Last year, the Nats took a 2-games-to-1 series lead into a road Game 4 in Los Angeles and elected to “play it safe,” allowing Joe Ross to start while keeping Max Scherzer for Game 5 on full rest. We all know how that worked out.
Unless one of these teams sweeps, the Nats will find themselves either up or down 2-games-to-1 come Tuesday morning. If they’re up again, as they were last year, do they hand the ball to Tanner Roark, who has been alright, but has posted the highest ERA (4.59) and WHIP (1.32) of his career? Roark has also allowed a career-high 23 home runs, six more than in each of the past two seasons. If the wind is blowing out at Wrigley, does Baker hope for the best and run him out there anyway?
The scenario is complicated further this year by Scherzer’s hamstring, which has cost him his Game 1 start and rendered him ostensibly unavailable to pitch in Game 4. That means the short-rest starter available would be Strasburg. Is Baker willing to put him in that situation? What if they’re down 2-games-to-1? Does the calculus change then, sending Strasburg out to save the season, then having all hands on deck ready for a Game 5?
With Joe Maddon throwing Jake Arrieta — who has been downright dominant in the second half, but is recovering from his own leg injury — in Game 4, how will Baker counter?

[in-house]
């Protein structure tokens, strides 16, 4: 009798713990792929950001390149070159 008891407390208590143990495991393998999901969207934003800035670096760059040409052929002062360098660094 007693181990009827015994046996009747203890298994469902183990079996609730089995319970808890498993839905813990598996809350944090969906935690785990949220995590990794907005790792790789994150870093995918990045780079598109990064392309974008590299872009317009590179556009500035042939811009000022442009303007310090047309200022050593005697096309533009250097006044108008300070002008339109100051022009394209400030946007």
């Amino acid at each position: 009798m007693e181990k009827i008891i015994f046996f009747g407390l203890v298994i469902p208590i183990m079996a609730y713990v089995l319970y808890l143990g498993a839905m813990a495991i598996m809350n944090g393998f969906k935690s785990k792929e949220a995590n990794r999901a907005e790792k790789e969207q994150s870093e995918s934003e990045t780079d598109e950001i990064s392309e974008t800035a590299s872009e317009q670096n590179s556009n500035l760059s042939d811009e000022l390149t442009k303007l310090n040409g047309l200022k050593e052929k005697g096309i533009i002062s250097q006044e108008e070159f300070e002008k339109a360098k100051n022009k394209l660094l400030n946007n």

(AP Photo/Alex Brandon)
AP Photo/Alex Brandon
Which Stephen Strasburg will we see?
The Nationals are heading to their fourth postseason in six years, but in all that time, Stephen Strasburg has pitched exactly one playoff game. That was a Game 1 loss in the 2014 NLDS, where he threw a pedestrian five innings of work, allowing eight hits and two runs (one earned) while walking one and striking out just two.
Strasburg has been dominant since coming off the disabled list in mid-August, only allowing earned runs in two of his eight starts. Over that stretch, he is 5-1 with an eye-popping 0.84 ERA (5 ER/53.2 IP), striking out 63 while allowing just 44 baserunners. He hasn’t allowed a home run since August 19. Even without Scherzer in Game 1, the thought of a fully-activated Strasburg taking the ball should be terrifying for any National League opponent.
It won’t take us long to know what we’ll get — he’s slated to toe the rubber in Game 1.
(Photo by Patrick McDermott/Getty Images)
Photo by Patrick McDermott/Getty Images